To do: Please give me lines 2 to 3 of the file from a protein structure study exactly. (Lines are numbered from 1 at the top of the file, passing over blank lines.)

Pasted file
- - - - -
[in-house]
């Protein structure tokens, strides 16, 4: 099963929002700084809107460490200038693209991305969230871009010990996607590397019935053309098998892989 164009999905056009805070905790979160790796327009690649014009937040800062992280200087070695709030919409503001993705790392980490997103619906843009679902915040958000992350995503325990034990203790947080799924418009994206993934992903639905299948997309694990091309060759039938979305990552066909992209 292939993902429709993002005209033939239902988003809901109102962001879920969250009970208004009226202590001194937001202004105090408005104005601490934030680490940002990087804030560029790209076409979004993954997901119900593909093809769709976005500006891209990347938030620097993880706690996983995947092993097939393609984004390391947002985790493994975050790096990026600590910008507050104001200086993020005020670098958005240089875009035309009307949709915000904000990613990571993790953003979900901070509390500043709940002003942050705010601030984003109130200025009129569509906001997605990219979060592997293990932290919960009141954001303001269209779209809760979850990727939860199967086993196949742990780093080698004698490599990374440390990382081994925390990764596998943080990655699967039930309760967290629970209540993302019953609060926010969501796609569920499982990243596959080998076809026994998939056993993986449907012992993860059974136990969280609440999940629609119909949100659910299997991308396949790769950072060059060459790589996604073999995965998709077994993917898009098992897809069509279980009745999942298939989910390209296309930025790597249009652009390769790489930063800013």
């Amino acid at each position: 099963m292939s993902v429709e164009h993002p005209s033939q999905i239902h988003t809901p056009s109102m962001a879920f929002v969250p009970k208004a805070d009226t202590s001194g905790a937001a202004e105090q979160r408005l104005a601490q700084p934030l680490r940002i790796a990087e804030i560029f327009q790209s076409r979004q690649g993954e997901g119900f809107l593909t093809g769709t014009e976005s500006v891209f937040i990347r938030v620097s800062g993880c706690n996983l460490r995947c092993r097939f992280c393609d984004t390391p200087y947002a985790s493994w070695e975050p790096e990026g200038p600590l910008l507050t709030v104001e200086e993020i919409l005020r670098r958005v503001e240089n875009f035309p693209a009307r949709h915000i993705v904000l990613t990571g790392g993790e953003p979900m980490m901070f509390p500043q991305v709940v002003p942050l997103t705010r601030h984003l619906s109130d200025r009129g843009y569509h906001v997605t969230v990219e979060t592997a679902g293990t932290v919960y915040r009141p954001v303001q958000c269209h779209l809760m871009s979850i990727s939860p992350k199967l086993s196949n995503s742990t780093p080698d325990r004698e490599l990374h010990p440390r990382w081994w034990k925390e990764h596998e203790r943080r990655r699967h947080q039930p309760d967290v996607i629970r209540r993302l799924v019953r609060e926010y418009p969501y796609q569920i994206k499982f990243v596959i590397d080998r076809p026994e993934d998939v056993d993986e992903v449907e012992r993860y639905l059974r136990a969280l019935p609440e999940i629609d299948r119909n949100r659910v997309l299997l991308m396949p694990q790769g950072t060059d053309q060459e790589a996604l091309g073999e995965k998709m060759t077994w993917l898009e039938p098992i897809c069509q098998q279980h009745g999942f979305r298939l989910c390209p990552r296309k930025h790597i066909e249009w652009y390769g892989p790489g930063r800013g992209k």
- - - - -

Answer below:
């Protein structure tokens, strides 16, 4: 099963929002700084809107460490200038693209991305969230871009010990996607590397019935053309098998892989 164009999905056009805070905790979160790796327009690649014009937040800062992280200087070695709030919409503001993705790392980490997103619906843009679902915040958000992350995503325990034990203790947080799924418009994206993934992903639905299948997309694990091309060759039938979305990552066909992209 292939993902429709993002005209033939239902988003809901109102962001879920969250009970208004009226202590001194937001202004105090408005104005601490934030680490940002990087804030560029790209076409979004993954997901119900593909093809769709976005500006891209990347938030620097993880706690996983995947092993097939393609984004390391947002985790493994975050790096990026600590910008507050104001200086993020005020670098958005240089875009035309009307949709915000904000990613990571993790953003979900901070509390500043709940002003942050705010601030984003109130200025009129569509906001997605990219979060592997293990932290919960009141954001303001269209779209809760979850990727939860199967086993196949742990780093080698004698490599990374440390990382081994925390990764596998943080990655699967039930309760967290629970209540993302019953609060926010969501796609569920499982990243596959080998076809026994998939056993993986449907012992993860059974136990969280609440999940629609119909949100659910299997991308396949790769950072060059060459790589996604073999995965998709077994993917898009098992897809069509279980009745999942298939989910390209296309930025790597249009652009390769790489930063800013």
């Amino acid at each position: 099963m292939s993902v429709e164009h993002p005209s033939q999905i239902h988003t809901p056009s109102m962001a879920f929002v969250p009970k208004a805070d009226t202590s001194g905790a937001a202004e105090q979160r408005l104005a601490q700084p934030l680490r940002i790796a990087e804030i560029f327009q790209s076409r979004q690649g993954e997901g119900f809107l593909t093809g769709t014009e976005s500006v891209f937040i990347r938030v620097s800062g993880c706690n996983l460490r995947c092993r097939f992280c393609d984004t390391p200087y947002a985790s493994w070695e975050p790096e990026g200038p600590l910008l507050t709030v104001e200086e993020i919409l005020r670098r958005v503001e240089n875009f035309p693209a009307r949709h915000i993705v904000l990613t990571g790392g993790e953003p979900m980490m901070f509390p500043q991305v709940v002003p942050l997103t705010r601030h984003l619906s109130d200025r009129g843009y569509h906001v997605t969230v990219e979060t592997a679902g293990t932290v919960y915040r009141p954001v303001q958000c269209h779209l809760m871009s979850i990727s939860p992350k199967l086993s196949n995503s742990t780093p080698d325990r004698e490599l990374h010990p440390r990382w081994w034990k925390e990764h596998e203790r943080r990655r699967h947080q039930p309760d967290v996607i629970r209540r993302l799924v019953r609060e926010y418009p969501y796609q569920i994206k499982f990243v596959i590397d080998r076809p026994e993934d998939v056993d993986e992903v449907e012992r993860y639905l059974r136990a969280l019935p609440e999940i629609d299948r119909n949100r659910v997309l299997l991308m396949p694990q790769g950072t060059d053309q060459e790589a996604l091309g073999e995965k998709m060759t077994w993917l898009e039938p098992i897809c069509q098998q279980h009745g999942f979305r298939l989910c390209p990552r296309k930025h790597i066909e249009w652009y390769g892989p790489g930063r800013g992209k």